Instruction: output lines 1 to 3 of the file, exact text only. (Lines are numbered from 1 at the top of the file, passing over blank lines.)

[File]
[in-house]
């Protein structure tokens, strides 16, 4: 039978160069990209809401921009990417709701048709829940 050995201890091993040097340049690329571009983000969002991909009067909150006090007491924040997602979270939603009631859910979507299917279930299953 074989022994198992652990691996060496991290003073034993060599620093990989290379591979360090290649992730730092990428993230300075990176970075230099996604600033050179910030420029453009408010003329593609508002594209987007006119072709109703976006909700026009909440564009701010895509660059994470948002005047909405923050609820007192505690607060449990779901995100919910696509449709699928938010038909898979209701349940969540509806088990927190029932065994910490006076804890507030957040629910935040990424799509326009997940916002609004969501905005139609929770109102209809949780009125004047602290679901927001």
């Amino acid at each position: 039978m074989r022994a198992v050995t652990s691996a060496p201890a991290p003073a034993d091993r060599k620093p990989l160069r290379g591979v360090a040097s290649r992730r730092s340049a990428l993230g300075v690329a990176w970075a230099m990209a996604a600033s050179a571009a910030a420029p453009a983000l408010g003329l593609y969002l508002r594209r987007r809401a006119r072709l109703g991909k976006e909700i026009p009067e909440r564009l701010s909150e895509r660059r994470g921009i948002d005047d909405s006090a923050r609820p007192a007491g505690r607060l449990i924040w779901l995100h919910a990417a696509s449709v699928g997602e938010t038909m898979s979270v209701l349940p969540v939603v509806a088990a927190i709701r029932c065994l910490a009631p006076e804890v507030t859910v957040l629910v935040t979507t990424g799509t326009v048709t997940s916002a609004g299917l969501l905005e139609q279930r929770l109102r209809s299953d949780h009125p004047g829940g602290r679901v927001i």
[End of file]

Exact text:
[in-house]
């Protein structure tokens, strides 16, 4: 039978160069990209809401921009990417709701048709829940 050995201890091993040097340049690329571009983000969002991909009067909150006090007491924040997602979270939603009631859910979507299917279930299953 074989022994198992652990691996060496991290003073034993060599620093990989290379591979360090290649992730730092990428993230300075990176970075230099996604600033050179910030420029453009408010003329593609508002594209987007006119072709109703976006909700026009909440564009701010895509660059994470948002005047909405923050609820007192505690607060449990779901995100919910696509449709699928938010038909898979209701349940969540509806088990927190029932065994910490006076804890507030957040629910935040990424799509326009997940916002609004969501905005139609929770109102209809949780009125004047602290679901927001």
């Amino acid at each position: 039978m074989r022994a198992v050995t652990s691996a060496p201890a991290p003073a034993d091993r060599k620093p990989l160069r290379g591979v360090a040097s290649r992730r730092s340049a990428l993230g300075v690329a990176w970075a230099m990209a996604a600033s050179a571009a910030a420029p453009a983000l408010g003329l593609y969002l508002r594209r987007r809401a006119r072709l109703g991909k976006e909700i026009p009067e909440r564009l701010s909150e895509r660059r994470g921009i948002d005047d909405s006090a923050r609820p007192a007491g505690r607060l449990i924040w779901l995100h919910a990417a696509s449709v699928g997602e938010t038909m898979s979270v209701l349940p969540v939603v509806a088990a927190i709701r029932c065994l910490a009631p006076e804890v507030t859910v957040l629910v935040t979507t990424g799509t326009v048709t997940s916002a609004g299917l969501l905005e139609q279930r929770l109102r209809s299953d949780h009125p004047g829940g602290r679901v927001i």